If you’ve bought a home for the very first time, finances are usually your primary concern. From keeping up with monthly mortgage payments, utility bills, and other costs associated with homeownership, it can be challenging to save money. Below are seven easy ways that first-time homeowners can save money without jeopardizing the look and feel of their new home.
- Economize on Energy
Energy costs can have you digging deep into your pockets every time the bills come in. To save on your monthly energy bill, have all the systems in your home inspected to ensure they use energy as efficiently as possible. You can also take it upon yourself to avoid leaving lights on if they aren’t being used, upgrade to energy efficient appliances, and swap out traditional light bulbs for LEDs.
- Build an Emergency Fund
Since buying a home might take up a significant portion of your savings, first-time homeowners can save money by having an emergency fund on hand of at least three to six months of expenses. Note: though this is the typical recommended amount, the actual amount can vary from person to person. This emergency fund can account for health emergencies, a job loss, home improvements, or even home maintenance if something isn’t covered by your homeowner’s insurance or home warranty. With the recent government shutdown, it was too late for many people who didn’t already have an emergency fund saved to pay for monthly bills, mortgage payments, and other expenses.
- Reduce Water Use
Did you know that reducing your shower time by just four minutes can save you money on your water bill each month? In addition to this tip, here are some other ways first-time homeowners can save money in the home:
- Fix all leaks—Household leaks can waste nearly 1 trillion gallons of water annually nationwide, so be sure to fix leaks inside and outside your home to save water and money.
- Install faucet aerators—A faucet aerator is mainly used to prevent splashing and reduce water flow. This can help lower water usage month over month.
- Run the dishwasher only when it’s full—Your dishwasher will use the same amount of water whether it’s partially loaded or completely full. Take advantage of as much space as possible and only run the system when it’s full.
- Install a low-flow shower head—The standard maximum flow rate for shower-heads is 2.5 gallons per minute (gpm). By contrast, a low-flow shower-head uses 2.0 gpm or less, allowing you to reduce the amount of water you use every time you shower.
- Make Repairs Early
When you buy a house, you’ll be responsible for all repairs and replacements. Always make a point of getting repairs done early before more damage occurs. More often than not, when a particular part is damaged, it continues to damage other parts if repairs are not done on time. For example, if you have leaky pipes, you might want to get them fixed as soon as possible to avoid spending money on rot or mold remediation from water damage. Additionally, if you bought a fixer-upper, prioritize home repairs over remodeling to establish a solid foundation for your home.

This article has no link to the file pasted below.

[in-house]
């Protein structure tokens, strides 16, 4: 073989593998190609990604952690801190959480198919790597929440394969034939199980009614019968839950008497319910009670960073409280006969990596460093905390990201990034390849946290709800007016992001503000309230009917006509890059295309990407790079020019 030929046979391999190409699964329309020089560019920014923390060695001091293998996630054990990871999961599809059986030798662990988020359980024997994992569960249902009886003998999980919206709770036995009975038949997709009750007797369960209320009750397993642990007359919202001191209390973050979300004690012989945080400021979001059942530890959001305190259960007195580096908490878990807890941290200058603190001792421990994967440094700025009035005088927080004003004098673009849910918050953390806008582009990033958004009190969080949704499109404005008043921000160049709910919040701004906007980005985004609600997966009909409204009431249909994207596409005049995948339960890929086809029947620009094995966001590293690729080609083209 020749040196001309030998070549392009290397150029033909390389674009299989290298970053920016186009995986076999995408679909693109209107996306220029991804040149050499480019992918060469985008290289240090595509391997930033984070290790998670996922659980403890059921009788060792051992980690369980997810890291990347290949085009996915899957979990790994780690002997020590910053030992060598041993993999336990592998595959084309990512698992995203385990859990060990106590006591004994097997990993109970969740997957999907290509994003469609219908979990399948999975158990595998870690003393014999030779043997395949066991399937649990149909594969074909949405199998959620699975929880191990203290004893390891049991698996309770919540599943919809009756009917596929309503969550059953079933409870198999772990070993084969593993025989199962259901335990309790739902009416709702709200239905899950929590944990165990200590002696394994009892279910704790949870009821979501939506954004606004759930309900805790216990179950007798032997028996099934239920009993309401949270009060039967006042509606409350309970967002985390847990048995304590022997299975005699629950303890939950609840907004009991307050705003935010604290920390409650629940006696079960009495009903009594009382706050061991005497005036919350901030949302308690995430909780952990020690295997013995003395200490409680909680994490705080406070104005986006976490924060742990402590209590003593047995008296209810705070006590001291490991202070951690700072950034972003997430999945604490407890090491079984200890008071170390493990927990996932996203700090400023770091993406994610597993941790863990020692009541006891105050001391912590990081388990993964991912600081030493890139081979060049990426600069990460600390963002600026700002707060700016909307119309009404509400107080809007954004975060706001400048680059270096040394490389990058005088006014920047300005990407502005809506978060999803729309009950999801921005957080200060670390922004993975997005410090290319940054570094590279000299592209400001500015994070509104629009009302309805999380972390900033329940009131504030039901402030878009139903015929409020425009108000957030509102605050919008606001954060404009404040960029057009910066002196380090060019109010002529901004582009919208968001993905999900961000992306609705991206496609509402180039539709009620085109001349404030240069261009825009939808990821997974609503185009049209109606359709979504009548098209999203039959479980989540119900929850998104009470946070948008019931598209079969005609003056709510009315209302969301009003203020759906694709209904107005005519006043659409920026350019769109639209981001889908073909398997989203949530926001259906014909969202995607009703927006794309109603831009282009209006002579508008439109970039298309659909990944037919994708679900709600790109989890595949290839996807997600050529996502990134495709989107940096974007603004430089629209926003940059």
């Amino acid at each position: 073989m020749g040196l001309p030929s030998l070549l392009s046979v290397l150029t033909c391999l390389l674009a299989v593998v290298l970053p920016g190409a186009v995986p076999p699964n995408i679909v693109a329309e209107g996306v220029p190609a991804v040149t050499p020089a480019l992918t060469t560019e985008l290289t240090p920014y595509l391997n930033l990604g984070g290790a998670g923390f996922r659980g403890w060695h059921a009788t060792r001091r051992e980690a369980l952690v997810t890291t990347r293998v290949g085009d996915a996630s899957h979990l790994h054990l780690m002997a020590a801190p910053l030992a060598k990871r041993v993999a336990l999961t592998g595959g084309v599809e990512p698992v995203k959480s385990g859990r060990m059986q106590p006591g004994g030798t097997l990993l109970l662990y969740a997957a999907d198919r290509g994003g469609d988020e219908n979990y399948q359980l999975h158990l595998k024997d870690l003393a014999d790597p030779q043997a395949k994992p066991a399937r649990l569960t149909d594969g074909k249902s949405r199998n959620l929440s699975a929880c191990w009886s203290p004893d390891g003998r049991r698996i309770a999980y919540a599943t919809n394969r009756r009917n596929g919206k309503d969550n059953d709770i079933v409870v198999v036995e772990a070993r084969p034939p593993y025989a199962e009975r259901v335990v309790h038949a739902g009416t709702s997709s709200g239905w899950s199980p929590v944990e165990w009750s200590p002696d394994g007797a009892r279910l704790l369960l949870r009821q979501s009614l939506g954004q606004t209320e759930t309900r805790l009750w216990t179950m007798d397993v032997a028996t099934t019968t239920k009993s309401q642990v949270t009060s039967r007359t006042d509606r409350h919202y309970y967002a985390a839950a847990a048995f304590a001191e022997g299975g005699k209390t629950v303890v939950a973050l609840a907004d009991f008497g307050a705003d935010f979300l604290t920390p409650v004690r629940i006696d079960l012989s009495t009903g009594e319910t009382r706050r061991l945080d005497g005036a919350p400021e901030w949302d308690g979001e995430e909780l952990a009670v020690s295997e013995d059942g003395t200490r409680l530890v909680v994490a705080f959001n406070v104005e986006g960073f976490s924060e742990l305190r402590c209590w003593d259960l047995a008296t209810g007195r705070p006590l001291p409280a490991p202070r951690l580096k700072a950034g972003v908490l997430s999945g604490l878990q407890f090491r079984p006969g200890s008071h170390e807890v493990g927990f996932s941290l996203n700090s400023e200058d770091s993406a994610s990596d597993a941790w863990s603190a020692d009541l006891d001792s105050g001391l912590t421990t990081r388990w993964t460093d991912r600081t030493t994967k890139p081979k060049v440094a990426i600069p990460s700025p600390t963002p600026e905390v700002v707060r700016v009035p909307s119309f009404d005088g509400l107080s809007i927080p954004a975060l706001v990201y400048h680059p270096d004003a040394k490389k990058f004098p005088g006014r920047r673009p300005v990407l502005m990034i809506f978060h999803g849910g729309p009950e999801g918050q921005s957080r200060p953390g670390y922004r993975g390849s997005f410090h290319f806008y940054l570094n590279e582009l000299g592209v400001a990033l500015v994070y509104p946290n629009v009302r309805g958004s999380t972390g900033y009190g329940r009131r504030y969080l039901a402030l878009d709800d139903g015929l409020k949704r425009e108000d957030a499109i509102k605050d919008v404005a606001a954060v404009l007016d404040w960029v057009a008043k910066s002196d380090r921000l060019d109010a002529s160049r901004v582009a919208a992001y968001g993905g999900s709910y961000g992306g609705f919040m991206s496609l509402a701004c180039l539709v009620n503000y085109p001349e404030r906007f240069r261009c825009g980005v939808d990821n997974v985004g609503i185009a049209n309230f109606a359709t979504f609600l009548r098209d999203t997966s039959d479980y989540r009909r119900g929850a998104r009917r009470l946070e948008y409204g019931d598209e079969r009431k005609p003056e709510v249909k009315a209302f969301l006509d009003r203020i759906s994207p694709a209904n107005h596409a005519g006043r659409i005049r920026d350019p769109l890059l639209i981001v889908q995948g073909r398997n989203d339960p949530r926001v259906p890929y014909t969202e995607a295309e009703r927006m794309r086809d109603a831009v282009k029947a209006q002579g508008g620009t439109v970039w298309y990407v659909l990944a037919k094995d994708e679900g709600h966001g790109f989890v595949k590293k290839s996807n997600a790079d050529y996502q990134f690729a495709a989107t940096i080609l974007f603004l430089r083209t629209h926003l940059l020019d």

- Don’t Overspend on Home Remodeling
Though personalizing a new home can be tempting, don’t go on a massive spending spree to improve every part of your house all at once. Give yourself time to adjust to homeownership expenses and rebuild your savings—you can budget and plan for home improvements in increments, so you don’t go into more debt.
- Landscape and Garden for Yourself
Instead of hiring a landscaping service to keep up with your lawn, save on these costs by taking on the work yourself. This is especially doable if you have a small yard; you won’t have much acreage to cover, and probably not a lot of flowers and shrubs to tend to. If you’ve bought a home in the city, you probably don’t have a yard to maintain, but if you opt for a container garden or terrace plants, be sure to take care of these on a regular basis.
- Secure Your Home
As one of the final ways that first-time homeowners can save money, consider making your home as secure as possible. When you buy a house for the first time, safety is paramount. To avoid spending money on natural disaster damage or break-ins, consider investing in different insurance policies like homeowner’s insurance, dwelling coverage, and liability coverage.
Author Bio: Kay Carter is a writer from Raleigh, NC. When she isn’t writing about real estate, finance, or the latest wellness trends, you can find her reading, traveling, or practicing photography.